We were on our way to church on Sunday morning. There was little traffic; Dene was wearing her usual “necklace”--my microphone--and my hearing aids were set to pick up only that. Long ago, conversation without this wonder had ceased due to road noise.
Suddenly, I hit a hole in the road and exclaimed, “I’ll bet I would have missed that if I had been looking at the road instead of into the woods.” I followed that a moment later with, “That is why you are a better driver than I am despite: I have better coordination, more practice, can see better, and am smarter than you are.”
When she objected to the last point, I said, “I married you; you married me.” She conceded.
When she drives, Dene does nothing else. Her whole attention is on the road and the business of driving; it has to because of her vision problems. Jesus said that if one’s eye is single, his whole body will be full of light. Despite all the discussion about multi-tasking, we really cannot do more than one thing at a time. We always short one in order to do the other, which is the reason I hit the hole in the road and why I stumble when I try to chew gum and walk.
On a spiritual plane, Jesus is urging that we keep our focus: “You cannot serve God and Mammon.” Many Christians have lost their souls because they did not keep their eyes on the road.
No one preaches about covetousness anymore. One supposes such preaching would not be very popular in the most materialistic country in this most materialistic age. When church-attenders spend more time and money on recreation in a year than they give to the Lord in all the ways they give (collection, personal benevolence, attendance, personal study, et al.), one must at least suspect their eye is divided and their path is off into the woods. It is right to work, it is right to have houses and good food and toys. It is not really difficult to discern when the focus has shifted to those things, even when the sinner continues to attend. “By their fruits you shall know them….” Only the guilty says that you cannot really know what is inside him. Jesus says that you are what you do.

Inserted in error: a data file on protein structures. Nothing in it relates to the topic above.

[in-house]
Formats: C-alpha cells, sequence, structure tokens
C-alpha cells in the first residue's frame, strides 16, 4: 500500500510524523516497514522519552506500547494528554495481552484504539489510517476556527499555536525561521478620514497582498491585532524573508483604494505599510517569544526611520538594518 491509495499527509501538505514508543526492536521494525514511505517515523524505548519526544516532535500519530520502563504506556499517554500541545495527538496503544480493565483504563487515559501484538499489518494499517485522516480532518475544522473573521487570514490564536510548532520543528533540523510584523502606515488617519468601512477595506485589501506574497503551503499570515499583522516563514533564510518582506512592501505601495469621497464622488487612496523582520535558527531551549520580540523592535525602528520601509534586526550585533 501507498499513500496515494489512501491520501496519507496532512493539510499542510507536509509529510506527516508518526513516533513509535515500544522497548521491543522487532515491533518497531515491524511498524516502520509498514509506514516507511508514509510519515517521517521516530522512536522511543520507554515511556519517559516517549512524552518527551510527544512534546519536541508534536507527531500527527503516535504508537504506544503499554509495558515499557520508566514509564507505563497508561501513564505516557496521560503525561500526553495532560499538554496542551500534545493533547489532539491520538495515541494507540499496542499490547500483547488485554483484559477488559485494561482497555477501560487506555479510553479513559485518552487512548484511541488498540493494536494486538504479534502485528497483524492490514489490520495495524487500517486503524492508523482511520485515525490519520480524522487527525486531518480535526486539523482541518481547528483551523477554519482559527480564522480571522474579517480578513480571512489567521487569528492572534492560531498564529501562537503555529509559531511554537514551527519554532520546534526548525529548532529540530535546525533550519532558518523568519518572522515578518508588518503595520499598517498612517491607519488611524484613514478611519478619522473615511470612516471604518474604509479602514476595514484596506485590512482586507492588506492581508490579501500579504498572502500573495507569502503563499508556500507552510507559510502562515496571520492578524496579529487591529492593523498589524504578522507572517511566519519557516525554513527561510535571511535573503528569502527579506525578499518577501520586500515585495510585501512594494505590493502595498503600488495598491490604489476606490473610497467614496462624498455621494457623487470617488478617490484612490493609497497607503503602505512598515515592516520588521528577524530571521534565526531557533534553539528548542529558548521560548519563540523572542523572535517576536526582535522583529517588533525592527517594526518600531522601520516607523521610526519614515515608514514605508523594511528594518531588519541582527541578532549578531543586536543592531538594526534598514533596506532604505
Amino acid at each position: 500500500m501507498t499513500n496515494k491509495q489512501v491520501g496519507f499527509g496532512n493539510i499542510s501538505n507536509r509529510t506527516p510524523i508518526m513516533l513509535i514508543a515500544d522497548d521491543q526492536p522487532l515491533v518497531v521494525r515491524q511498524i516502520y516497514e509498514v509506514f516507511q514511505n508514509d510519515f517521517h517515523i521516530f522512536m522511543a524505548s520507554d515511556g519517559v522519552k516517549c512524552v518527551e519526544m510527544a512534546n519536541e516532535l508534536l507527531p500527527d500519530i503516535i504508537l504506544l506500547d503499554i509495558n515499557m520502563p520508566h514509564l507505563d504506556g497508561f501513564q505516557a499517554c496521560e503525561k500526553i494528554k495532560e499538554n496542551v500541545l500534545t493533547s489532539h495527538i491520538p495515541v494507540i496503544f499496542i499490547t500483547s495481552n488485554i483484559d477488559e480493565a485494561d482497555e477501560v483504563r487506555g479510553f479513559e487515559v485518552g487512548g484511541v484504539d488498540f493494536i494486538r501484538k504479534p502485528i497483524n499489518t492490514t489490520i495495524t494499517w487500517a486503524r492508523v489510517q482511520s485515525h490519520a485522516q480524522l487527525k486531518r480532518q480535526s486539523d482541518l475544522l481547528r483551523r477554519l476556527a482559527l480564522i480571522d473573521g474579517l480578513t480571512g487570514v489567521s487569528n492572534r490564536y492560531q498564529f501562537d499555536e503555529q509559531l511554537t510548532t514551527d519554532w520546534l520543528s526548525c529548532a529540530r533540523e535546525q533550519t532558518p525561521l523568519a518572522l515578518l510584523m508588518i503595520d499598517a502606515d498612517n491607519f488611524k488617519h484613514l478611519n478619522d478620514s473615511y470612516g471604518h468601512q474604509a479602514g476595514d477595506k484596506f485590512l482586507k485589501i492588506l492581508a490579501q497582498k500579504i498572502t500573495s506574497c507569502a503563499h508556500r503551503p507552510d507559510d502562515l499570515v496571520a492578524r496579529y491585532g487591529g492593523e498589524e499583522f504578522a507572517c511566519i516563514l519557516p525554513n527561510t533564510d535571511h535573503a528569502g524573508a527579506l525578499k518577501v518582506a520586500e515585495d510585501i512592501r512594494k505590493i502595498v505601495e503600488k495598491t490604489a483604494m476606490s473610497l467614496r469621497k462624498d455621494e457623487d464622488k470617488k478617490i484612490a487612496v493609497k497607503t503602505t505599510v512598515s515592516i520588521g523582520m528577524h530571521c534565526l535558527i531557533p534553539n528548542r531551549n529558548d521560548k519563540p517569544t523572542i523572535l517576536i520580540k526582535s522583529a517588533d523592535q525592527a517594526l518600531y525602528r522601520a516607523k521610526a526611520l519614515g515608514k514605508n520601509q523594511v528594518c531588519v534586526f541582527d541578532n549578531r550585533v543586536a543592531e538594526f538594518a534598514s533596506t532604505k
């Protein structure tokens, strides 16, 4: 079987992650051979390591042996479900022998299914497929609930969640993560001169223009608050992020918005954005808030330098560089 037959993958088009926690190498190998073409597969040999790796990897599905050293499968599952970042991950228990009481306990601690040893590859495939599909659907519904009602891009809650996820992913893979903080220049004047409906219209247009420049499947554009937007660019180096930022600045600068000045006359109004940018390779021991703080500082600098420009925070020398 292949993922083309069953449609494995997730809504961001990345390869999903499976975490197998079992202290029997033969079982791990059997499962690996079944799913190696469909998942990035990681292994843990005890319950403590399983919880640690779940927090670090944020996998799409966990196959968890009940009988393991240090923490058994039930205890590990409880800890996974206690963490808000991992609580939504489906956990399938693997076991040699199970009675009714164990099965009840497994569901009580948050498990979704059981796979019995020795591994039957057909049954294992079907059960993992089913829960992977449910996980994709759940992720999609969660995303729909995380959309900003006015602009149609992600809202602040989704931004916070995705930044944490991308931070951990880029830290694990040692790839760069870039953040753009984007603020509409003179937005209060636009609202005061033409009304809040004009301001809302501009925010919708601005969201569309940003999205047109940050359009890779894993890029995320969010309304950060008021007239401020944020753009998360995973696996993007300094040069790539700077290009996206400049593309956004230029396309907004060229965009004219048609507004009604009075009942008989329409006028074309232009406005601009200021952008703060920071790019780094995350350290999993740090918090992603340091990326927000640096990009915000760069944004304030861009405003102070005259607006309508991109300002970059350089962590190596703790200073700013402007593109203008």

The one who worries about the things he does not have, food and clothing, Jesus says, is actually in the same boat with the covetous man. He has his focus on things, on mammon, and not on God and righteousness. Filling the needs of the covetous man is impossible. But, if done, would not satisfy him or free his time for the Lord. He will always want “more.” Likewise, providing abundantly for the anxious will not stop his worrying. Neither one is focused on the Lord, but on things. When one says that if he just had _________, he would be able to devote more time to God, he is fooling no one but himself. He is driving with only an occasional glance at the road and lucky to drive between the ditches.
Sometimes we are deceived into thinking there are many choices. Jesus said there are two—God or things; righteousness or carnality. All the various pursuits such as career, honor, status, art, etc are just variations on mammon that allow us to believe we are above the money-grubber.
So, think about it the next time you drift off the road toward the direction you are looking, and evaluate what your spiritual focus is.
All scripture references are from the Sermon on the Mount. If you cannot make the time to find and read them, you may have an indicator of your focus!